Handwriting in Kindergarten: What We Use

Zaner-Bloser Handwriting K – Student Edition and
Mead’s Learn to Letter with Raised Ruling for extra practice.

My daughter has learned to hold her pencil. She can identify her letters, upper and lower case. And I’ve taught her how to form her letters (but she hasn’t had enough practice so she has started making up her own way of forming certain letters.) So it’s time to start a formal handwriting program so she doesn’t get in the habit of writing letters wrong.
I chose Zaner-Bloser’s Student Edition K and ordered it directly from the publisher’s website. It was recommended in The Well-Trained Mind and follows the method and style of printing that I prefer.

For any extra writing or practice, we’ve got a pad of writing paper, Mead’s Learn to Letter with Raised Ruling, which I like since it is thick. It won’t tear when you rip it out of the book. And it has “raised ruling” so kids feel the bump when their pencil hits the bottom of the line they are writing on.

How I Taught my Daughter to Hold Her Pencil Correctly

“Teach a child from the beginning to hold a pencil correctly. Draw lots of circles and loops in a counterclockwise direction. Most printed letters use counterclockwise circles; although many children will want to draw circles clockwise, this habit will make cursive writing difficult later on.”

-Excerpt from The Well Trained Mind: A Guide to Classical Education at Home

When Norah was two years old and just learning to color, I had to wrap her little hand around each crayon and place her tiny fingers on the tip just so. Then I had to squeeze her hand gently but firmly and guide her crayon around the page for a moment or two, coloring with her. This was painstaking and she didn’t enjoy my guidance.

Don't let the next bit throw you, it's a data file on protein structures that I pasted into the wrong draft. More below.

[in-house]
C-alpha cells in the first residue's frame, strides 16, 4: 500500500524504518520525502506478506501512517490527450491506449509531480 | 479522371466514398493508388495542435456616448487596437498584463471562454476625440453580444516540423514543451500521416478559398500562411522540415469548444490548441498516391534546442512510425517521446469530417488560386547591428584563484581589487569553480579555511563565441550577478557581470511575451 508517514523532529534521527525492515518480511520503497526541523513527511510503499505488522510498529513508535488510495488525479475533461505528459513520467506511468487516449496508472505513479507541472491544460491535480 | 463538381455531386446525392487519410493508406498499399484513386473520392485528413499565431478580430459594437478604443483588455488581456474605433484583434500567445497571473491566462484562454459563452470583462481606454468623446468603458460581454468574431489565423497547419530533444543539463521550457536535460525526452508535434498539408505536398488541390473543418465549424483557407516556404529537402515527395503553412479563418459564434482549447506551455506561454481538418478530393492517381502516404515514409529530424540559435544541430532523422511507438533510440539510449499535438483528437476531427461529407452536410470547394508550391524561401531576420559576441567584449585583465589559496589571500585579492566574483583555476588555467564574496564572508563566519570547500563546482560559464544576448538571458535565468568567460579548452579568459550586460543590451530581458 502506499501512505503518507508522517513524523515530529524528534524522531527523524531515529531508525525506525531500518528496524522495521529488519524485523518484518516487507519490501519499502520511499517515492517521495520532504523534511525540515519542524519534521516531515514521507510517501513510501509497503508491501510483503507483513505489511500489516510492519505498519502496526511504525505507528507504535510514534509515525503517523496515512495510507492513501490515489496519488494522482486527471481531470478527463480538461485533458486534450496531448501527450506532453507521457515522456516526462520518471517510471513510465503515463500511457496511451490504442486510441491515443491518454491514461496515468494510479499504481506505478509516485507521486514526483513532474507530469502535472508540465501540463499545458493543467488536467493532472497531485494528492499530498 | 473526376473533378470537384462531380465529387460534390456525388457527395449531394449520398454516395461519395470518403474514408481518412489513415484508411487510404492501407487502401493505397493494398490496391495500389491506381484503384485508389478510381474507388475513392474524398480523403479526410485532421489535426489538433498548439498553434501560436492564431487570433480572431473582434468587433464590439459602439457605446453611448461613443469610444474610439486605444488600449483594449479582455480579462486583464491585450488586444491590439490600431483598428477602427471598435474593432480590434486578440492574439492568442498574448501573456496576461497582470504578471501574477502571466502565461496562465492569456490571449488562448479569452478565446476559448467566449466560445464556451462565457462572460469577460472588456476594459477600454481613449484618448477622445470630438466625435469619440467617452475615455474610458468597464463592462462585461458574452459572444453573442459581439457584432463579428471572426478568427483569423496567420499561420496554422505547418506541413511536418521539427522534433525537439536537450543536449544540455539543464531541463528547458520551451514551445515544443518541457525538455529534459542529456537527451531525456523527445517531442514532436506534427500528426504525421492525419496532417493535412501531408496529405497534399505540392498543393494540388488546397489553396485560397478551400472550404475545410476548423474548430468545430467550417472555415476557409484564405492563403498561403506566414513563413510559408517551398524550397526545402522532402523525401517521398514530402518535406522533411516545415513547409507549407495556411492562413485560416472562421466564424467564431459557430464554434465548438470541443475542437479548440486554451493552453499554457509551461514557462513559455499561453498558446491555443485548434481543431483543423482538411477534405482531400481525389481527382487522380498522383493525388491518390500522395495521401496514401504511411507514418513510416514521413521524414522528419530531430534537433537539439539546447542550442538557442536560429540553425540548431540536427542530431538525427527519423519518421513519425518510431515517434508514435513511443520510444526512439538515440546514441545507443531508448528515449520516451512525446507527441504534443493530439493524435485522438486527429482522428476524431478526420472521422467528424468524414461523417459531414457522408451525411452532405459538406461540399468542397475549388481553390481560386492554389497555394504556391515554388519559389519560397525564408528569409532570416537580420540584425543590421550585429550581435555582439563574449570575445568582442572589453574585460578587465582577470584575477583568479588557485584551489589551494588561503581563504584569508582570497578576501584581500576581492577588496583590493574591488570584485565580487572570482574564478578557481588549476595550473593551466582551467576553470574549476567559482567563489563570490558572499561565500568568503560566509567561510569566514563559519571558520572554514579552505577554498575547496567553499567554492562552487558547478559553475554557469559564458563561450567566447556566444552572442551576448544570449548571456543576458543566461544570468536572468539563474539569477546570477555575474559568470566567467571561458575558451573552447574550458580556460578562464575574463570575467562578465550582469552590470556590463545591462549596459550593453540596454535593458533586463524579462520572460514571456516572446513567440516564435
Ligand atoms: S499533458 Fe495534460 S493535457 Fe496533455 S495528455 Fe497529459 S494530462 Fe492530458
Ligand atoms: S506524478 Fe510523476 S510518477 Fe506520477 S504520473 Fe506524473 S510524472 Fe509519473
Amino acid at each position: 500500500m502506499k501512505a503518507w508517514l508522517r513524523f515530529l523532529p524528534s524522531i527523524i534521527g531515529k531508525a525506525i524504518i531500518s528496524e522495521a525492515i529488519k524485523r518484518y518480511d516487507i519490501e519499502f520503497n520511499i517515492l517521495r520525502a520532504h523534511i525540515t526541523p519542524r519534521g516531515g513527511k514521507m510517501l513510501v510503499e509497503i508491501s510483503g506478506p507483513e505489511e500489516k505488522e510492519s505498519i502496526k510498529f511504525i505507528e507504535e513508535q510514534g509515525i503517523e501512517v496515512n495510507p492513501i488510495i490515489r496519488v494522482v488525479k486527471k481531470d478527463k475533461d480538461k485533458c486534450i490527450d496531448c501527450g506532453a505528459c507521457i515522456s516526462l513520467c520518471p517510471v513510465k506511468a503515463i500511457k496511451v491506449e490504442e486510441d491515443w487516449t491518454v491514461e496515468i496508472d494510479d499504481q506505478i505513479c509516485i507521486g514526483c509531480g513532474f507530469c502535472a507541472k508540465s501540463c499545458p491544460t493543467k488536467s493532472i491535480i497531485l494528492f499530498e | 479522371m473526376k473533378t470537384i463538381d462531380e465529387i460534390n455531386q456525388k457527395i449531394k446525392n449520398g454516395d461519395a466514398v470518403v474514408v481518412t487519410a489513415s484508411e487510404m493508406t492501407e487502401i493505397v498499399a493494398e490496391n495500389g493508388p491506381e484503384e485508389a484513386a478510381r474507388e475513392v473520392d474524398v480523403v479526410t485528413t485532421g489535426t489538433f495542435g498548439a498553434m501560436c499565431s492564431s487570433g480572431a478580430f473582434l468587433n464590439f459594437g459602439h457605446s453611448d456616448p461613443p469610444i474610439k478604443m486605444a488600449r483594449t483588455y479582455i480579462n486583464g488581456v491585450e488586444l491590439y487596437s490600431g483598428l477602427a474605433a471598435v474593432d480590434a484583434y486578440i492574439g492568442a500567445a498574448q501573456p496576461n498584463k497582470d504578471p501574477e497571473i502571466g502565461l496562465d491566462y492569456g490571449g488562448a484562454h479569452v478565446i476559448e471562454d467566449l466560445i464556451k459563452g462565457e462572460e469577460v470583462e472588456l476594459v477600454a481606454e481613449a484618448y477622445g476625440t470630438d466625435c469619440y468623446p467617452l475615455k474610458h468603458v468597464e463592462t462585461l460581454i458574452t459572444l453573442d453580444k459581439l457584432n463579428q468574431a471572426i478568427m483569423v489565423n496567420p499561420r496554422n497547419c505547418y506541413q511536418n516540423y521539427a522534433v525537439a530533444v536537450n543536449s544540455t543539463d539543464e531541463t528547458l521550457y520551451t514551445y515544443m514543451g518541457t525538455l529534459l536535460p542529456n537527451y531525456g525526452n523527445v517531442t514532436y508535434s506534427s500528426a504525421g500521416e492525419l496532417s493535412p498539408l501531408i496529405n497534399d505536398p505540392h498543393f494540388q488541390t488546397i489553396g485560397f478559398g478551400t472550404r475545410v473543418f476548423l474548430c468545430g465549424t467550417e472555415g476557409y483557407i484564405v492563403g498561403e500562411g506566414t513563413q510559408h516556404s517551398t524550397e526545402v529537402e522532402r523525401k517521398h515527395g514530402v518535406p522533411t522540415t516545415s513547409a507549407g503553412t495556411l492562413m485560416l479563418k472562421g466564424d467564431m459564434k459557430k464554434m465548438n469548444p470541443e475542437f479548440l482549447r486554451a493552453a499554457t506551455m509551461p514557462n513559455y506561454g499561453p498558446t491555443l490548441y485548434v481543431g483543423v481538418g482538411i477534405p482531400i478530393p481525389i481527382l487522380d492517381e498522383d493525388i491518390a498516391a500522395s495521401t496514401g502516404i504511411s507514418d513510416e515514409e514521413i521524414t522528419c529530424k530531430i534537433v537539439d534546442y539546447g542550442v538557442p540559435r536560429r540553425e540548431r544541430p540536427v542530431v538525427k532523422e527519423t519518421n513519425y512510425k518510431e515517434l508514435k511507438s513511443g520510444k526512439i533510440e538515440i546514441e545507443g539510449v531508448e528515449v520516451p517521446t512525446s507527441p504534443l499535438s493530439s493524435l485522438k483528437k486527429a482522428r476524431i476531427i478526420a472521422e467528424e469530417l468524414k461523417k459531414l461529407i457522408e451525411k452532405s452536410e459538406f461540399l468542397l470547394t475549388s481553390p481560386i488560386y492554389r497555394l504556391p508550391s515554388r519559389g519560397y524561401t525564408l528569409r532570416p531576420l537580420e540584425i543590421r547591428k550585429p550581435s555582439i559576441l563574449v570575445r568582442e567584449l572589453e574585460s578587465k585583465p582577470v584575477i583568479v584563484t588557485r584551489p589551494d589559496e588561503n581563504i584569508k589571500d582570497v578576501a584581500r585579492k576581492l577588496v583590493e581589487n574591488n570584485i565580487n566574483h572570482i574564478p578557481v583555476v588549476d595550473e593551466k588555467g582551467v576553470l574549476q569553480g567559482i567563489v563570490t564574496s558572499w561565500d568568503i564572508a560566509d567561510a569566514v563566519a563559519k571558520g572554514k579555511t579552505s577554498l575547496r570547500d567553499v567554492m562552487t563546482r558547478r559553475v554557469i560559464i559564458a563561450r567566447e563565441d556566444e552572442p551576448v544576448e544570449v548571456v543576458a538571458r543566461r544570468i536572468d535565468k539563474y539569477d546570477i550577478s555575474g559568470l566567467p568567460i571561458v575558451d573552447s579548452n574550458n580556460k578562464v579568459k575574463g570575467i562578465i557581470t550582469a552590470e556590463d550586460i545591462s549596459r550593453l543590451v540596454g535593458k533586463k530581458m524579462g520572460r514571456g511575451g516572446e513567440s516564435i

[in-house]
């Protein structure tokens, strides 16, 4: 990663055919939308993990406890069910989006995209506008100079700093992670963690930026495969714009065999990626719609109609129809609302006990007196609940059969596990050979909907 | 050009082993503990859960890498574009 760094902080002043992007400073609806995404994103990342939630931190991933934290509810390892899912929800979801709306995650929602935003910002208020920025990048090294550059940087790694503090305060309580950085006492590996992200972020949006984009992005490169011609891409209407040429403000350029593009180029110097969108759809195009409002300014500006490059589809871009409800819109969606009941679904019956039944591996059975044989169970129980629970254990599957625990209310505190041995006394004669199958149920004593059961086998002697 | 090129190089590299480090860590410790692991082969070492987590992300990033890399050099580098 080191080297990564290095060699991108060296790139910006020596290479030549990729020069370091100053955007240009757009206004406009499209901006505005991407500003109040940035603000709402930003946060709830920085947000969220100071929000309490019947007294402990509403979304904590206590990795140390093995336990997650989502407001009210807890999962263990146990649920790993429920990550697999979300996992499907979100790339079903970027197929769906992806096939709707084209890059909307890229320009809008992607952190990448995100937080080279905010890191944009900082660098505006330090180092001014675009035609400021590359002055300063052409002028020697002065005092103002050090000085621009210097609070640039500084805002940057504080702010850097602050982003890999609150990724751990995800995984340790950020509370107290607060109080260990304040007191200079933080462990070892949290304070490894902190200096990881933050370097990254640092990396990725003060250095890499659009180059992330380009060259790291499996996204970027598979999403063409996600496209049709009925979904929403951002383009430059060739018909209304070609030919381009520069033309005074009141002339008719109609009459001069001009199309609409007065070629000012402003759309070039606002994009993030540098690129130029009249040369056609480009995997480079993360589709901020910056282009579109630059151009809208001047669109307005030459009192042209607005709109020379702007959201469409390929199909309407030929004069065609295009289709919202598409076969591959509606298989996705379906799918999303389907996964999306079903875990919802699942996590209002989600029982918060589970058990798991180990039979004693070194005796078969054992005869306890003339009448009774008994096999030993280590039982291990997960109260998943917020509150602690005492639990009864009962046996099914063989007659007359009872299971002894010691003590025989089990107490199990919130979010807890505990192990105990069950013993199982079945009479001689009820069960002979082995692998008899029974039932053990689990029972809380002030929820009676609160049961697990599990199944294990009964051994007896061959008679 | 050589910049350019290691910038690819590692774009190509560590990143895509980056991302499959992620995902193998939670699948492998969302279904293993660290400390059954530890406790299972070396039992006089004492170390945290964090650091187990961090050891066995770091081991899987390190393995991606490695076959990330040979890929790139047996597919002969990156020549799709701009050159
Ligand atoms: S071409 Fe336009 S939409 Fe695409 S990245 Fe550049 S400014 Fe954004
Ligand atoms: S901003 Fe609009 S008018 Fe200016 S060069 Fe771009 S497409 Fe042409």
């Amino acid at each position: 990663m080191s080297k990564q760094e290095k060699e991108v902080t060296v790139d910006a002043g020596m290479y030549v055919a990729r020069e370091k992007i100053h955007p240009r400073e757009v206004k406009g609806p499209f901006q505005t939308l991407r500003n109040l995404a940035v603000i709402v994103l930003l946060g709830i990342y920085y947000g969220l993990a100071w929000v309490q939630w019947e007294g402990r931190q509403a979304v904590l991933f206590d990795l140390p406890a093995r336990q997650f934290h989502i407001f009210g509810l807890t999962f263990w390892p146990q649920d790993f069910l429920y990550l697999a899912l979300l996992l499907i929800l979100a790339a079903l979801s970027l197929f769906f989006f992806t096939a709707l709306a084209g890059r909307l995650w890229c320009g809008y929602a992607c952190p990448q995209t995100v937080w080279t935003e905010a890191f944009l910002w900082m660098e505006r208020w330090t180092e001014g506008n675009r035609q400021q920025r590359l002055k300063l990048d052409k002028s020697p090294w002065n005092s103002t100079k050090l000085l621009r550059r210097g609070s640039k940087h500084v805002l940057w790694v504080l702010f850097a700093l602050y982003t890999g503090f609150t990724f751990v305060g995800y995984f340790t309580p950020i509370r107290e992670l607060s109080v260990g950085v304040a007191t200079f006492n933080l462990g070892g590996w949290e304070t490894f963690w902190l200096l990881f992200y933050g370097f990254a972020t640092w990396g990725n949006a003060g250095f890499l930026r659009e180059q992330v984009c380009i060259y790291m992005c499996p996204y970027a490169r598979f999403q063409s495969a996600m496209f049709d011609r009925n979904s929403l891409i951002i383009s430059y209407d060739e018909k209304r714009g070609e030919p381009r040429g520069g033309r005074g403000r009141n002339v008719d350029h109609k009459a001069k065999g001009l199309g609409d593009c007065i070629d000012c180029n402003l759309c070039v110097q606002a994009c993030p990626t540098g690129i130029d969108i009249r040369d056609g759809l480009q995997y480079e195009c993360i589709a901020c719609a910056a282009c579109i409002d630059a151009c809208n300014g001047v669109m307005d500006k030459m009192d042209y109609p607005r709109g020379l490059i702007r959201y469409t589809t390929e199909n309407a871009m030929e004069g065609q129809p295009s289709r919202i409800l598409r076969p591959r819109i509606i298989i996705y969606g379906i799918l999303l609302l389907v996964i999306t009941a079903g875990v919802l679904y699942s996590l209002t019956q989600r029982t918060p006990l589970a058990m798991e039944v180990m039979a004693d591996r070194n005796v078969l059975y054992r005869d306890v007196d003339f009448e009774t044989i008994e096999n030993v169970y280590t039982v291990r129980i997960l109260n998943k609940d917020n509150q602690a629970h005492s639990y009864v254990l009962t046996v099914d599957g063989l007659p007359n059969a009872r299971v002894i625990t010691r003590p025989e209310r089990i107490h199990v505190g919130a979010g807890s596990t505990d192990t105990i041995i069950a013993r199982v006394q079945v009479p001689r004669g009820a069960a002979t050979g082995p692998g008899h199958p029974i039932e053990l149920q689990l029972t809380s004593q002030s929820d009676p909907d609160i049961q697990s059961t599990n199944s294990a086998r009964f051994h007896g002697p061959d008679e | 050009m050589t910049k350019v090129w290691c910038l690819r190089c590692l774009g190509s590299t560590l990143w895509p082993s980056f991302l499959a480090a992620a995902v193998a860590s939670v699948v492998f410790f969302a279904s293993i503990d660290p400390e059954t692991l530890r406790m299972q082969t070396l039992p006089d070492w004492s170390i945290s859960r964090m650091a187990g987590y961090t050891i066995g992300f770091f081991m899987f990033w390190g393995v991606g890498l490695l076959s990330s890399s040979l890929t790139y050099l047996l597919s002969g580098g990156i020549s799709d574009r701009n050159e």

After a while, I’d let go and let her color by herself. She’d hold the crayon correctly for a little while, but then she’d switch her grip and go back to an incorrect hold. Depending on what I was doing at the time and so as not to take all the fun out of coloring, I’d let her color incorrectly for a moment or two, just enjoying putting marks on the paper.

But, eventually, I’d start the process over again. I’d place the crayon back in her hand the right way and hold it there while we colored together again. Then I’d let her color alone.

We did this from the beginning, every time she colored in her coloring books. It ended up being worth the effort. After six months, she was holding her crayon perfectly. She never even thought to hold it wrong. When the time came for her to switch to markers for art or pencils for school work, she never had trouble holding those correctly. She could focus on drawing what she wanted or learning her letters, because she’d been holding her crayons right for years.